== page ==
Lewis Hamilton has revealed that he has been struggling with the symptoms of long COVID after he needed medical attention for dizziness and fatigue in the wake of the Hungarian Grand Prix.
The seven-time world champion had driven superbly to race from last to third in Sunday’s race – he was then promoted to second after Sebastian Vettel’s post-race disqualification – and regain the lead of the Formula One world championship following a frenetic afternoon at the Hungaroring.
But Hamilton was visibly struggling after the 70-lap race. He was assisted on to the podium, and then appeared unable to summon the strength to hold his celebratory champagne bottle.
Hamilton, who contracted coronavirus in Dubai last December and was ruled out of the subsequent Sakhir Grand Prix in Bahrain, was taken to see the Mercedes team doctor.
A spokesperson for the Silver Arrows said the British driver was suffering with dizziness and fatigue.
Hamilton missed his post-race television interviews, before arriving late to the FIA’s official press conference for the top three finishers.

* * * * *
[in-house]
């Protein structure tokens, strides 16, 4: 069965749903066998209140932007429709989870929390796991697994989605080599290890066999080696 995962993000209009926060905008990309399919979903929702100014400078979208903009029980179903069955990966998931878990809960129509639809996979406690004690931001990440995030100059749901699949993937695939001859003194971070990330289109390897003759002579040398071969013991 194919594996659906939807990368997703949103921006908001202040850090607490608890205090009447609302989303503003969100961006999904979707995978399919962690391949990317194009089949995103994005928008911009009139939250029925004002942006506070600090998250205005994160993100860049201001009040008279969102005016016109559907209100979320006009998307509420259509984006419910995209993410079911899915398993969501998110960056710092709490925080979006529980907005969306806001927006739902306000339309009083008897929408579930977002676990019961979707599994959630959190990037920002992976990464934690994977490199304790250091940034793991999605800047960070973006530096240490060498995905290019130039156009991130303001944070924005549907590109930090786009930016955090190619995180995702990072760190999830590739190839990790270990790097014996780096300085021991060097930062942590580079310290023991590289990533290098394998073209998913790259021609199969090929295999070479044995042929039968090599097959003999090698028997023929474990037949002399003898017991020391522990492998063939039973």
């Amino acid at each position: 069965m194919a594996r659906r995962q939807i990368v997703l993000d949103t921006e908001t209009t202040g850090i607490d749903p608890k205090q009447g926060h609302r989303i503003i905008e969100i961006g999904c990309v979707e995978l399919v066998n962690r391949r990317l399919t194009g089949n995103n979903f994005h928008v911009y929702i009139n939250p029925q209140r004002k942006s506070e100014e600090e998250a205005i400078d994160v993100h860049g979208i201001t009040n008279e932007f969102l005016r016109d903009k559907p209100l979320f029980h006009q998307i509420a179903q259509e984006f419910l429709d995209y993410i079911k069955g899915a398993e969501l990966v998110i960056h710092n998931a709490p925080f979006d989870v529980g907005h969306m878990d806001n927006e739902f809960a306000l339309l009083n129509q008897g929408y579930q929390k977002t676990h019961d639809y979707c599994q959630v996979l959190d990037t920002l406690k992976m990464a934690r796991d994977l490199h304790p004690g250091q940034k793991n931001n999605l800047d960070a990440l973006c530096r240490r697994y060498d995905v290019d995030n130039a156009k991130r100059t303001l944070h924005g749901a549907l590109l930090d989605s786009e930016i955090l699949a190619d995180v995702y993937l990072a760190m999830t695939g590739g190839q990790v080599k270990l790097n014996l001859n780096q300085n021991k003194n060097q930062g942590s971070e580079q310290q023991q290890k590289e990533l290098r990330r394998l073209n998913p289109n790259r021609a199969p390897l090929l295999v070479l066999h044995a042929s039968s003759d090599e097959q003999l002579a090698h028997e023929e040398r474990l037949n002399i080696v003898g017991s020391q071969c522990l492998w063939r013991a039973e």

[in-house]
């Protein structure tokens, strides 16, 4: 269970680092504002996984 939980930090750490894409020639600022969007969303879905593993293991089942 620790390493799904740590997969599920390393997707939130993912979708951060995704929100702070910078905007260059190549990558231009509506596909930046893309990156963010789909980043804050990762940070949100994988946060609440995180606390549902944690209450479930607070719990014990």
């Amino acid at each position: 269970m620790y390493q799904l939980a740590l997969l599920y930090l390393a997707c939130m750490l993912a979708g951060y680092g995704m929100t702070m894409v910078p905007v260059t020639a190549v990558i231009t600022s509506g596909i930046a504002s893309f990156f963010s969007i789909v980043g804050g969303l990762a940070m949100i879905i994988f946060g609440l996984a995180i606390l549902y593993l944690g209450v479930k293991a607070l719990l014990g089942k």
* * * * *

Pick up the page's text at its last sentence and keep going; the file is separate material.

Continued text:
He said: “I haven’t spoken to anyone particularly about long COVID, but I think it is lingering there.
“I was having real dizziness and everything got a bit blurry on the podium. I have been fighting with staying healthy following what happened at the end of last year, but still it’s a battle.
“I remember the effects of when I had COVID, and training has been different ever since then. The level of fatigue that you get is different and it’s a real challenge.
“I’m trying to keep training and preparing as best I can. Who knows what it was today? Maybe it was hydration, I don’t know, but it was definitely different.”
Hamilton said he also felt unwell during the British Grand Prix a fortnight ago.
He added: “I suffered with something similar (last month) at Silverstone, but today was way worse.”
After the press conference finished, Hamilton sat in his seat alongside the surprise winner of Sunday’s race, Esteban Ocon.
Hamilton was then helped to his feet by the Frenchman and a member of Mercedes’ staff.
The 36-year-old will now have the best part of four weeks away from competition before the next round at Spa-Francorchamps in Belgium on August 29.
Hamilton, who heads into the summer break holding a six-point advantage over Max Verstappen in his quest for a record-breaking eighth title, last year said he felt happy to be alive after battling with COVID-19.
The Briton lost four kilograms as he fought the virus, but rushed back to take part in last season’s concluding round in Abu Dhabi.